Sanctioned by the outside world, isolated within the Middle East, and despised by many of his own people, Iraqi President Saddam Hussein’s staying power has defied the stunning odds against him. And there may be more surprises to come.
“At this stage, it does look like he could survive a couple of years or longer,” said Peter Galbraith, a Senate Foreign Relations staffer who was in northern Iraq last month. “That’s not to say he will. But he’s spilled enough blood to secure his own position and maybe even improve it. He’s a latter-day Dracula.”
After the swift and devastating conclusion to Operation Desert Storm on Feb. 27, Washington had hoped the military humiliation, economic devastation and political fury within Iraq would trigger an equally swift end to Hussein’s 12-year rule. Unofficial U.S. “guesstimates” gave him weeks or, in the worst-case scenario, a few months.
Instead, Baghdad’s ruthless repression of the simultaneous Kurdish and Shiite rebellions may have provided a means for Hussein to reconsolidate his control of the strategic and oil-rich Gulf nation.
Despite blunt ongoing calls for Hussein’s overthrow, the Bush Administration has been left without an alternative plan or specific prognosis on his future. Its hopes now depend, by a process of elimination, on elements within the Iraqi regime itself to oust him.
The latest official scenario rather vaguely envisions the military cementing the hold of Sunni Arabs, rather than Shiite Muslims or non-Arab Kurds, on the state apparatus. Aware of the economic and political costs of Hussein’s continued rule if Baghdad ever hopes to rebuild the shattered nation, a small group of army officers or political insiders would then move to replace him with one of their own.
But even that alternative may be derailed, ironically, by the deployment of U.S. and European troops in northern Iraq to facilitate the return of Kurdish refugees and ensure their protection.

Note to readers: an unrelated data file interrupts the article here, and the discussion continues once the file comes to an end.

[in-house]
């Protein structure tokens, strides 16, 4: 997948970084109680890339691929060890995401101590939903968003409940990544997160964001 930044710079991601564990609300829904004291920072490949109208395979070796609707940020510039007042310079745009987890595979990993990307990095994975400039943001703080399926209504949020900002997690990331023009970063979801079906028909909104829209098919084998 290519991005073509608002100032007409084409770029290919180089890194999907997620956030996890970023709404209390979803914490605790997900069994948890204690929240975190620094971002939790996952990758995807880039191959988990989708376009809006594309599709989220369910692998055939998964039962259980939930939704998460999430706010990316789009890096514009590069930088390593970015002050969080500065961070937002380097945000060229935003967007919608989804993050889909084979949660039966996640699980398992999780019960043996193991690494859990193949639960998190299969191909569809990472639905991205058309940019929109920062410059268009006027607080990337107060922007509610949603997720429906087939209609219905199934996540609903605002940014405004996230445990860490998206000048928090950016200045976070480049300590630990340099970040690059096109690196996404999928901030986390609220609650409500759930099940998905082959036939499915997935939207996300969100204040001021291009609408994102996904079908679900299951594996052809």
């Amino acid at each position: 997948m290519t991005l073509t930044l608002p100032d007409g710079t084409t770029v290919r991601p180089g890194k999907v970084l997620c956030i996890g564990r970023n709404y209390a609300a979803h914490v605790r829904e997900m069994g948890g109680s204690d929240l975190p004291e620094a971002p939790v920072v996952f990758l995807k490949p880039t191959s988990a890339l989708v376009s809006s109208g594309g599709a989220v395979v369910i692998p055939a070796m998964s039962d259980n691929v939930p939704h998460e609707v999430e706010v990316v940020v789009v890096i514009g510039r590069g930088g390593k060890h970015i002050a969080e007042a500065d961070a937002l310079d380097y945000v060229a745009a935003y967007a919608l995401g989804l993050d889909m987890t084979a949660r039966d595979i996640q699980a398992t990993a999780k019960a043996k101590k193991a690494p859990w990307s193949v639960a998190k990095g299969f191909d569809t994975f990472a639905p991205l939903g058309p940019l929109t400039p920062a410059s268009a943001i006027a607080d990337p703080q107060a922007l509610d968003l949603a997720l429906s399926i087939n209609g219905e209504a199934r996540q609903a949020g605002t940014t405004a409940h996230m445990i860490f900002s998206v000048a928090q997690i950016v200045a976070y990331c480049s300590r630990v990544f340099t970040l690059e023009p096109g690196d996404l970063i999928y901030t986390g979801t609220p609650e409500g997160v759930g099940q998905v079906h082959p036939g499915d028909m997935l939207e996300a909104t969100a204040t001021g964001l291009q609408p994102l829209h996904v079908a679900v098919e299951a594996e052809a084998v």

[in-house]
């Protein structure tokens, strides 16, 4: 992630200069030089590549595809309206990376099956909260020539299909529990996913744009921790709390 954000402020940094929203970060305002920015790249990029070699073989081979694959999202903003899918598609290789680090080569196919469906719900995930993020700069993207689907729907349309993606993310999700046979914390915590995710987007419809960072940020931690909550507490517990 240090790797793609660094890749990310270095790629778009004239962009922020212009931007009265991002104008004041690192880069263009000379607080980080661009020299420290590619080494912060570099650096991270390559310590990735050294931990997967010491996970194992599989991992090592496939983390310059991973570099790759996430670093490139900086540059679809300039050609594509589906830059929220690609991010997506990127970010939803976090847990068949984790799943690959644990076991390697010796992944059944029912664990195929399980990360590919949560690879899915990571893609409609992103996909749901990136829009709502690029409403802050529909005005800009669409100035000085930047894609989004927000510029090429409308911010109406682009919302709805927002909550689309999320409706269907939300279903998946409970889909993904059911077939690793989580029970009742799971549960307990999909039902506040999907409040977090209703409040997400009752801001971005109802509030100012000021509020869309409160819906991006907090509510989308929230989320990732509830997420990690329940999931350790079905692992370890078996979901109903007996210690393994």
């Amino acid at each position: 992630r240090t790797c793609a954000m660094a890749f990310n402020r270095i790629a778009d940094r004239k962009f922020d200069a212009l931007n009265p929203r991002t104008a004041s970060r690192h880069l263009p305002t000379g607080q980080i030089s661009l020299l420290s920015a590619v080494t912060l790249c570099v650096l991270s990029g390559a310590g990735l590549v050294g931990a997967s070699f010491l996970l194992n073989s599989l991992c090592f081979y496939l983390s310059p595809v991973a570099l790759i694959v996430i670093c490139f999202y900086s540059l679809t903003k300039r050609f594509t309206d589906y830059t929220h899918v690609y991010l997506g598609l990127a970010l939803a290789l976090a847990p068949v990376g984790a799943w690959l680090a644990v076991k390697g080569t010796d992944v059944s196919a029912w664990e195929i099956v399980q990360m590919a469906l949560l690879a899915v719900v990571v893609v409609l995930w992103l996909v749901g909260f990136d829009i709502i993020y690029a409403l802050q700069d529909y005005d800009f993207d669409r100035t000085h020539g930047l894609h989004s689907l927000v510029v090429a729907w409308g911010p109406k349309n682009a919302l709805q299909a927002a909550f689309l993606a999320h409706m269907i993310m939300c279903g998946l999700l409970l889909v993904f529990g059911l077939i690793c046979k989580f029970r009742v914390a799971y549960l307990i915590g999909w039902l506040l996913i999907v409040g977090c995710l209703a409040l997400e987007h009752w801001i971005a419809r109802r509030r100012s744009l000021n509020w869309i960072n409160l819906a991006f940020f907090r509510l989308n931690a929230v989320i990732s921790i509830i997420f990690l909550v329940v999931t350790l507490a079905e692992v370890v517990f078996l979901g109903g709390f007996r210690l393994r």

“The international outrage over the Kurdish situation is not as widely shared among Arabs and Sunni Muslims as it is with us. In a sense, these disasters may have a contrary and positive effect on (Saddam Hussein) in terms of his standing in his own community,” said Michael Hudson of Georgetown University’s Center for Contemporary Arab Studies.
As a result, he suggested, Hussein “may have already weathered the period of maximum danger.”
The leadership of one of the Middle East’s most vital geo-strategic properties now centers on the answers to several questions:
* After two costly wars that dominated nine of his 12 years in power and bankrupted his country, how resilient is Hussein?
Obviously more than most both inside and outside expected.
“He is a very tough customer who is very well entrenched and who has survived several assassination attempts,” said James Placke, a former U.S. envoy to Iraq. “If getting rid of him had been easy, it would have been done long ago.”
The Iraqi president’s cunning ability to finesse and to convert losses into gains has been a trademark of his rule.
He translated military losses during six of the eight years of the Iran-Iraq War into financial and diplomatic gains. By exploiting fears of Iran’s Islamic fundamentalism, Hussein won billions in aid from Gulf sheikdoms, widened Iraq’s diplomatic relationship with the West and gained access to sophisticated technology.
He is now trying to convert Iraq’s massive losses in Kuwait into gains with similar tactics. At home, he is playing to Sunni fears of Shiite and Kurdish challenges to ensure his own future.
“Since the end of the war, what he’s done is re-establish control of central authority. He may be challenged to a minor extent by the Shiites and the Kurds, but he’s demonstrated that he can handle those threats,” said Placke.
In the region, he is trying to discredit or diminish the coalition’s victory by muddying the war’s aftermath.
“Simply by surviving, he is taking the edge off the American victory,” said Hudson.
“By butchering his own people, Saddam Hussein has scored the political victory that eluded him in the Gulf War,” commented Galbraith. “He’s sullied the (coalition) triumph of the Gulf War by massacring his own people,” triggering U.S. and European intervention in northern Iraq.